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Andy Murray vs Nick Kyrgios: 'Cool' Australian admits Murray has been like a mentor - but will put that to one side at the French Open

Murray has offered advice to the brash youngster, who in turn says the Scot is a role model

Paul Newman
Friday 29 May 2015 20:58 BST
Nick Kyrgios at the French Open
Nick Kyrgios at the French Open (GETTY IMAGES)

He wears an earring, sports the sort of haircut you would find at the edgiest nightclubs in town and told a magazine last week that he did not believe in abstaining from sex the night before a big match.

The likes of John McEnroe and Mats Wilander have singled out Nick Kyrgios as a character who might fill the chasm in men’s tennis once the “Big Four” have departed the stage.

The 20-year-old Australian can play a bit too: he has already claimed the scalps of Rafael Nadal (at Wimbledon last summer) and Roger Federer (on clay in Madrid earlier this month) and will attempt on Saturday to add that of 28-year-old Andy Murray.

The meeting of Murray and Kyrgios is one of two third-round matches here at the French Open that reflect very different generations. The current leading light of the Big Four, Novak Djokovic, who is one week younger than Murray, takes on Thanasi Kokkinakis, another young Australian of Greek heritage and another player with a big personality.

Kyrgios, an attacking shot-maker with a huge serve, is No 30 in the world rankings. Kokkinakis, who has only just turned 18, has a big game to match his 6ft 5in frame and is already the world No 84. Both men are set to make further progress up the rankings at the end of the tournament.

Murray, who beat Kyrgios in Melbourne earlier this year, has gone out of his way to help the two young Australians. He has practised regularly with them and been generous with his advice, remembering how much he appreciated help from the likes of Tim Henman and Jonas Bjorkman in his own early years on the tour.

“He has almost mentored us,” Kyrgios said. “He’s a great role model. If I was going to ask for help he’d be someone I’d turn to. But you’ve got to put that to one side when you go out and play him. You watch him on TV and all of a sudden you’re playing him in the third round of the French Open. It’s a tough situation.”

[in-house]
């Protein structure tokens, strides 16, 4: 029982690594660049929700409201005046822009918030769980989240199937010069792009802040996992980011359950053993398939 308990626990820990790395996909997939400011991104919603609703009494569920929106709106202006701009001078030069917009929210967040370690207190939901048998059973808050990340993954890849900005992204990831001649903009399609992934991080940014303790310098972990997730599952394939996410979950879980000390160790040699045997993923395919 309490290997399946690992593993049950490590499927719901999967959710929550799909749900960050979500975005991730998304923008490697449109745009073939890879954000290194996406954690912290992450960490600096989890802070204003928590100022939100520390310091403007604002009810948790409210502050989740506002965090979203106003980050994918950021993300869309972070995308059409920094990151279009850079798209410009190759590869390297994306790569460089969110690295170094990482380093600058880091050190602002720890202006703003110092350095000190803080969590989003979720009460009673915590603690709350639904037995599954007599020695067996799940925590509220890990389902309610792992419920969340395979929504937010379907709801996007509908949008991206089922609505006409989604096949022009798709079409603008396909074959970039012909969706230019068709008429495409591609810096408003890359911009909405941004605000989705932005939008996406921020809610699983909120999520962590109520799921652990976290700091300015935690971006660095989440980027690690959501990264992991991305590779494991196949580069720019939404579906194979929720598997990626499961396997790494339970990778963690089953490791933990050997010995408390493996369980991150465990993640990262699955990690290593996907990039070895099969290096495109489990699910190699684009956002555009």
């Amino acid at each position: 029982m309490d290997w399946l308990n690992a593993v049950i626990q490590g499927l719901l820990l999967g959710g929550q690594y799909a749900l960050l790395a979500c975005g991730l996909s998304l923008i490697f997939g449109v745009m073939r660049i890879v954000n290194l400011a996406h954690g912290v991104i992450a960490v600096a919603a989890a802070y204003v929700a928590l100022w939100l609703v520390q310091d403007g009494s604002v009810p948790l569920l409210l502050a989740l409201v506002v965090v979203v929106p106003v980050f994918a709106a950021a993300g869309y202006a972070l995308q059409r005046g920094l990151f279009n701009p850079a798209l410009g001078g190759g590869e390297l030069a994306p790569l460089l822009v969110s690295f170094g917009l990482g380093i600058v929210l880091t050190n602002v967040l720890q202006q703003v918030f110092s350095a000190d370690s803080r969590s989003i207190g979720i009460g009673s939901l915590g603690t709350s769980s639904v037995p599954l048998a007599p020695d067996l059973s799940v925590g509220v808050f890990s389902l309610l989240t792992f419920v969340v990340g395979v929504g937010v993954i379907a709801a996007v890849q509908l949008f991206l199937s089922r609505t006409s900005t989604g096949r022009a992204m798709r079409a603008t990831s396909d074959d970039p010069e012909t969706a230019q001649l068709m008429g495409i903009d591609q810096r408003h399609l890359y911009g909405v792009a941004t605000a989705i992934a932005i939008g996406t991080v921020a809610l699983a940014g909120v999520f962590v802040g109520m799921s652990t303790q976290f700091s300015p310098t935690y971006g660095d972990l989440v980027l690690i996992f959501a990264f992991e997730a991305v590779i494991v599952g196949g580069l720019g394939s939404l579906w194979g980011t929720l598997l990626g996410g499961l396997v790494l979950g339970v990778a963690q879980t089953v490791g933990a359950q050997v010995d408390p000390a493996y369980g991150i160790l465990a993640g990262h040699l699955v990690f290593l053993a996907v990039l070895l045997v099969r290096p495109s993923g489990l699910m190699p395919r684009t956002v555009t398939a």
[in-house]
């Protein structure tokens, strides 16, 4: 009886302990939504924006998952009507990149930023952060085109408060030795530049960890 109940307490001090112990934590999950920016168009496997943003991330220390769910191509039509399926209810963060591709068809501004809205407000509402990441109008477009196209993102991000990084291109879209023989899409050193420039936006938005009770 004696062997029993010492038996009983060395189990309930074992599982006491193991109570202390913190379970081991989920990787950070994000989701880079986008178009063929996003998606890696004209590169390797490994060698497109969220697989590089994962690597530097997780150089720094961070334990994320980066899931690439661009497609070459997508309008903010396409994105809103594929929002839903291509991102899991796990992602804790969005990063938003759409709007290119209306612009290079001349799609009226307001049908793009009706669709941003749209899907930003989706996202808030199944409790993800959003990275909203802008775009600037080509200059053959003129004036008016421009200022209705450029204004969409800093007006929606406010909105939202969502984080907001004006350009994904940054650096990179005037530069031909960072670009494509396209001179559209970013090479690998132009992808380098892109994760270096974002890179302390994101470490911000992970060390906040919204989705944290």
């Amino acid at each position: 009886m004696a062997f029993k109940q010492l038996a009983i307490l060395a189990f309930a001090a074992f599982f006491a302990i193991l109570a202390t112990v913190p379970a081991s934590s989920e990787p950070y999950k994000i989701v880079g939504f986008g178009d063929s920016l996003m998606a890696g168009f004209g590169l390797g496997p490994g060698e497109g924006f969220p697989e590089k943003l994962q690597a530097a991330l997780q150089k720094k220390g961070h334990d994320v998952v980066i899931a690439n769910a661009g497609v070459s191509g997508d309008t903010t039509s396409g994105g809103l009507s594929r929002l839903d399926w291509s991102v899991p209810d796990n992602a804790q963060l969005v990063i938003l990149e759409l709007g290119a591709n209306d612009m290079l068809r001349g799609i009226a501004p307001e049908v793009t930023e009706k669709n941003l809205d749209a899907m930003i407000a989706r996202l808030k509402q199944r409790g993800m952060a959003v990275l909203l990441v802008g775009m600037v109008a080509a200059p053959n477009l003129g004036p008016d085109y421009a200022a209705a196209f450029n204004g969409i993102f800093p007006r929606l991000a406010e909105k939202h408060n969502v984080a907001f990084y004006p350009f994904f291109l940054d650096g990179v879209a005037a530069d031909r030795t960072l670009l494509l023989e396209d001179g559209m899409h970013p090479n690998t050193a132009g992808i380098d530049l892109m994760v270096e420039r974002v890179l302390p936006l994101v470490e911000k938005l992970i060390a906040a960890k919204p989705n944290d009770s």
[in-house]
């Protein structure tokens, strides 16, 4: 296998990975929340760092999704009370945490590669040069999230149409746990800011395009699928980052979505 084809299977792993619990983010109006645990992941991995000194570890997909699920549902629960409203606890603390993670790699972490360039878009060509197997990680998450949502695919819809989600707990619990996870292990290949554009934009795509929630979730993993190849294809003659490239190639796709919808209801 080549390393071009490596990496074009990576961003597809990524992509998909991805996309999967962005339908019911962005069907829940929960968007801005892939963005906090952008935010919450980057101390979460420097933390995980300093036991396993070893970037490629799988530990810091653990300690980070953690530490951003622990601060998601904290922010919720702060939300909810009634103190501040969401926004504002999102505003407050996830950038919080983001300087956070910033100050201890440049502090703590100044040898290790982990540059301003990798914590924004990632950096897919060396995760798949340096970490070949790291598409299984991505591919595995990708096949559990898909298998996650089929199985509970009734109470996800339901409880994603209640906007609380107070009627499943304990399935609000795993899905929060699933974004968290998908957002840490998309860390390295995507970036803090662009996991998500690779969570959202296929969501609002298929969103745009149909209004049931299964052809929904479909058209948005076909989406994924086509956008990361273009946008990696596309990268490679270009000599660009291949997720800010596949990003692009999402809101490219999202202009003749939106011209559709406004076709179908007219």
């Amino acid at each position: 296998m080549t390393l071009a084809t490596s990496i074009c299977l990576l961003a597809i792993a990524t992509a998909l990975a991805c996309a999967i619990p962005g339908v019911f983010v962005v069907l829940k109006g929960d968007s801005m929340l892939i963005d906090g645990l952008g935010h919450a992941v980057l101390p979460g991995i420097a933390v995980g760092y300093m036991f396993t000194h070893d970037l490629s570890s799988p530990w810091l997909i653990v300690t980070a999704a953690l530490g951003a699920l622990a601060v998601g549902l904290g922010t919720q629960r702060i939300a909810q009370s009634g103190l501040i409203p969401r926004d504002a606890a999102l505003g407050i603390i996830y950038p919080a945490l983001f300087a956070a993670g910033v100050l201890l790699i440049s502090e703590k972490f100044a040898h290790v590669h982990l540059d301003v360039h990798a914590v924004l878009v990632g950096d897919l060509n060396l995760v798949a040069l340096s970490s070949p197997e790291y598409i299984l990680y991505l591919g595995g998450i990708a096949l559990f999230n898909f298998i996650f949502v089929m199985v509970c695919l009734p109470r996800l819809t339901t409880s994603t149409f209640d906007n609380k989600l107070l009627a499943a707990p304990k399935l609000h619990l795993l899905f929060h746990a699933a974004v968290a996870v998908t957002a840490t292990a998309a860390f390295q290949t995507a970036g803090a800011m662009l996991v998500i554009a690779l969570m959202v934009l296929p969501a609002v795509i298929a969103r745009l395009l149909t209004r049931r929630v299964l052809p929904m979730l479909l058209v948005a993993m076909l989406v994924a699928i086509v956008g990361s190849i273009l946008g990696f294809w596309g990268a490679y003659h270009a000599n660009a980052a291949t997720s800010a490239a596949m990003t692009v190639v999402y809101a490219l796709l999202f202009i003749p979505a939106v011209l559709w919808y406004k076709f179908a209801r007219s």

Kokkinakis also appreciates Murray’s help. “He’s a good guy,” Kokkinakis said. “It’s really good to have him as someone I can talk to and hit with in tournaments. It’s good to have one of the big guys.”

Kyrgios is not afraid to say what he thinks, as he showed at the Australian Open earlier this year when he called out to a member of the crowd: “Get off your fucking phone, mate!”

Kyrgios said he would not call himself a rebel but added: “Maybe I’m different to the rest of the guys. I go about what I do in my own way. I don’t try and copy anyone else. I play the game I like to play.”

There are obvious similarities between Kyrgios and McEnroe. “I had an earring briefly, not as big as his,” McEnroe said. “What I see as a similarity is that he’s got personality. He’s got belief in himself. He brings something, you can feel it on the court.”

Andy Murray defeated Joao Sousa 6-2 4-6 6-4 6-1 to reach the third round (Getty Images)

McEnroe, who names Kyrgios alongside Nadal and Gaël Monfils as the most exciting players in the modern game, added: “He talks a lot. He’s out there expressing himself. From that standpoint I can see a similarity.

“I believe he’s got a shot at being the No 1 player in the world in the next couple of years, certainly without question top five. I think it would be good to have someone with his background and with Australia’s incredible history.

“He’s making progress. I would have thought he would have already been higher than he is but I suspect if he takes it seriously and is able to commit himself he is going to be a truly great player.”

Wilander, writing in the French daily sports newspaper L’Equipe, believes that the emergence of youngsters with character such as Kyrgios, Kokkinakis and Andrei Rublev is good for the sport but warned: “I think it’s going to be very hard for these young players to beat the Big Four for one good reason – you never want to lose to guys who have a bit of an image as rebels. It was always easier to get yourself motivated when you played McEnroe or [Jimmy] Connors.

“Kyrgios is a fighter. He will win at least one Grand Slam, as well as the Davis Cup. He will be very good each year at the Australian Open and at Wimbledon. New York? There are some big characters there: the crowd is full of them. You can get lost over there.”

Murray thinks Kyrgios can only help to spread the appeal of tennis. “Young people just now will love him because he’s different,” Murray said. “He has earrings, he plays in loud clothes, he’s got a haircut which isn’t one I would have but it’s a fashionable, stylish kind of haircut.

“He’s a cool guy. He’s different. Whether over time he grows out of that and becomes different, I’ve no idea, but he does get people excited and I’m sure young people enjoy watching him. He’ll get people into the sport, for sure, and that’s a good thing.”

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